Solve Your Early Track Wear
BY Buck Storlie
Have you pulled ground personnel into the training center to talk about the way they operate auxiliary equipment? Ultimately a machine is only as good as it’s treated. Contractors want the greatest bang for their buck, so it’s in your best interest to train equipment operators on operation and cleanliness to optimize equipment longevity.
Compact track loaders (CTLs) are one of a jobsite’s most versatile pieces of equipment, so when it comes to the machines’ rubber track undercarriages, these tips couldn’t be more applicable. Simply taking the time to implement these steps can help contractors get a lot more mileage from their machines. That saves money in service and replacement costs, and reduces downtime.
Improper or aggressive operation is a major contributor to excessive wear. In addition, certain applications result in much higher wear than others. Counter-rotations, or sharp changes of direction, are a big cause of premature undercarriage wear. This is especially true when driving over highly abrasive material, such as shale, granite or ragged materials commonly found on demolition sites. Not only do counter-rotations often lead to cuts in the track, they also result in material build-up on the tracks’ outer edge that gets into the undercarriage.
Spinning the tracks can result in cuts in the rubber and unnecessary undercarriage wear. Jobs involving a lot of abrasive material, such as demolition, scrap and quarry applications, usually cause extra wear. The potential damage is much greater so it’s especially important to avoid counter-rotating and spinning in these applications.
Teach and practice careful operation and take a few minutes every day for cleaning and inspection.
To minimize damage, train operators on proper operation before they use the equipment. Encourage operators to use three-point turns. Operators should also avoid spinning the tracks, especially on abrasive surfaces.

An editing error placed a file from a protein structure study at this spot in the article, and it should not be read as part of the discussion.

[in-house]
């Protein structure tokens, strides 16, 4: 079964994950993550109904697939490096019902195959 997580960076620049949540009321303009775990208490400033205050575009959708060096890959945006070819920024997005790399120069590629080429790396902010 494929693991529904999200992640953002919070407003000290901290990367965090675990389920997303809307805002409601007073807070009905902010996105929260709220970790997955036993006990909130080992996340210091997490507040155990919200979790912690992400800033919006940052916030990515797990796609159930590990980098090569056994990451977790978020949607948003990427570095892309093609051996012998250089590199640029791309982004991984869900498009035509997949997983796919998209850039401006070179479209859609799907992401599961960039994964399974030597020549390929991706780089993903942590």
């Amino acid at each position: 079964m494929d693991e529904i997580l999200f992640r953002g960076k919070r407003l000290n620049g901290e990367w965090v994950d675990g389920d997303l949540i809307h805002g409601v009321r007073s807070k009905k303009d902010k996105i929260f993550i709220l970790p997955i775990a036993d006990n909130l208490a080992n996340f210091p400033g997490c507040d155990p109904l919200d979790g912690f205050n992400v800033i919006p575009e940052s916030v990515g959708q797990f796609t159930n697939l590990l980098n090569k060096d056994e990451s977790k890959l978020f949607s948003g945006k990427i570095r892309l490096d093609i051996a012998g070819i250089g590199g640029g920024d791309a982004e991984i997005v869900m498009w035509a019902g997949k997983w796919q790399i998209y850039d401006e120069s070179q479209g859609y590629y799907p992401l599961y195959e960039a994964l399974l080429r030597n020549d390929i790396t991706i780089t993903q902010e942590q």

Drivers should regularly clean a CTL’s undercarriage; its cleanliness directly impacts the wear rate. Closely inspect undercarriages regularly.
The average rubber track life is about 2,000 hours but can be as high as 5,000 if maintained well. Neglecting a rubber track can result in a wear life as low as 500 hours.
The track tension should match what is listed in the equipment manual. A loose track can result in derailment or ratcheting, which is lugs skipping over sprocket rollers. A track that’s too tight can accelerate wear on bearings, wheels and sprockets.
Examine the outside of the track for deep cuts, about 4 inches or larger, that dig into the core of the track where the inner cords are embedded. Bad cuts, such as this, may get worse and make track replacement necessary. Check the tread depth. Rubber track manufacturers generally produce tracks to be usable until there is no tread left. When wear makes it difficult to properly tension tracks, then it’s time to replace them.
Look at the drive lugs to be sure they still fit well with the sprocket rollers. A track isn’t usable if lugs are worn down so far that they continually skip over rollers when the track is properly tensioned. This usually happens when about 50 percent of the lug is gone.
Drive wheels wear similarly to the tracks and lugs. Replace a wheel when two-thirds of its rubber is gone. Also, look at the sprocket rollers about every 50 operating hours. Rubber track undercarriages use steel outer roller sleeves that cover steel pins on the sprocket and engage with the lugs. Replace sleeves when they are 50 percent worn or when they show signs of cracking. The steel sprocket pins can be rotated 180 degrees during sleeve replacement to prolong their service life, as the pins are stationary and typically only wear on one side.
Buck Storlie is the product line manager at ASV Holdings Inc., Grand Rapids, Minnesota. His 23 years with the company give him the expertise to manage product testing, reliability and field issue resolution.